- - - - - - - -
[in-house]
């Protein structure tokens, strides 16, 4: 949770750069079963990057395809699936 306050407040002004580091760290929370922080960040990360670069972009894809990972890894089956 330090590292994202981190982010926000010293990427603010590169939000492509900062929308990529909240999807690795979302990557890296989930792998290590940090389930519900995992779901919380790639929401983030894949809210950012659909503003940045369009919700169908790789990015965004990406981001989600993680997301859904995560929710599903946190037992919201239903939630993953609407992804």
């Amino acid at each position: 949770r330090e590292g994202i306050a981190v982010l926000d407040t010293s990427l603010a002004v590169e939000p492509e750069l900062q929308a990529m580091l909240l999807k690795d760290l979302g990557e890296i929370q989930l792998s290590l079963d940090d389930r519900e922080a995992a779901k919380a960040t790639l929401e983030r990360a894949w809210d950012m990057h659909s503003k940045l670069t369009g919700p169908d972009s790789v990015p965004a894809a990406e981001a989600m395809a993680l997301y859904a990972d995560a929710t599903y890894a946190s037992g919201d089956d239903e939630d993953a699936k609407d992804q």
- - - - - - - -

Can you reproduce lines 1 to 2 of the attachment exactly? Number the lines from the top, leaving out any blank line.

[in-house]
């Protein structure tokens, strides 16, 4: 949770750069079963990057395809699936 306050407040002004580091760290929370922080960040990360670069972009894809990972890894089956 330090590292994202981190982010926000010293990427603010590169939000492509900062929308990529909240999807690795979302990557890296989930792998290590940090389930519900995992779901919380790639929401983030894949809210950012659909503003940045369009919700169908790789990015965004990406981001989600993680997301859904995560929710599903946190037992919201239903939630993953609407992804």